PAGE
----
The study was conducted at the non-profit Preventive Medicine Research Institute and followed 500 men diagnosed with Prostate Cancer. The men, for reasons unrelated to the study, were not receiving any other treatments at the time. They changed their eating habits to mostly plant-based foods (fruits & veggies, soy, legumes, whole wheat), walked for 30 minutes per day, did one hour of yoga-type stretching or meditation each day, and met once a week for a group support session.
"After three months, we repeated the biopsy and looked at changes in normal tissue within the prostate. We found that many disease-promoting genes (including those associated with cancer, heart disease, and inflammation) were down-regulated or "turned off," whereas protective, disease-preventing genes were up-regulated or "turned on." For example, a set of cancer-promoting oncogenes called RAS was down-regulated in these men. The Selectin E gene (which promotes inflammation and is elevated in breast cancer) was down-regulated. Another gene that suppresses tumor formation called SFRP was up-regulated, thereby reducing the risk of cancer. These genes are the target of many new drugs that are being developed. Clearly, changing lifestyle is less expensive, and the only side-effects are good ones. "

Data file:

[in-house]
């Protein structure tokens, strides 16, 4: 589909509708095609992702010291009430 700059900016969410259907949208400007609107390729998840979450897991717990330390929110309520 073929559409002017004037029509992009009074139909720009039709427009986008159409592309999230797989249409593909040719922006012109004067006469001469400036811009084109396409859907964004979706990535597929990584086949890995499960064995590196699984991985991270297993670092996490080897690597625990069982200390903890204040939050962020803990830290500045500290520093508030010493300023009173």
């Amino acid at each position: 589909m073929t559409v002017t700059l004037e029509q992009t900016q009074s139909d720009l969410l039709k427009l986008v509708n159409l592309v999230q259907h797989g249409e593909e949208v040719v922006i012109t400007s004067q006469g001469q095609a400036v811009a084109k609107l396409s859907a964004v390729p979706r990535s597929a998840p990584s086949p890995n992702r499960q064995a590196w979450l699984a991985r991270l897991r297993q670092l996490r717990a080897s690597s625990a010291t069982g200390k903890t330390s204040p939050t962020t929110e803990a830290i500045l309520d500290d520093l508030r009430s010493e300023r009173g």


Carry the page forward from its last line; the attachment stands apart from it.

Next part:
Because the study looked at the healthy tissue, not cancerous tissue, it is likely that the results can be generalized beyond just men with prostate cancer. The end of the era of genetic nihilism is upon us.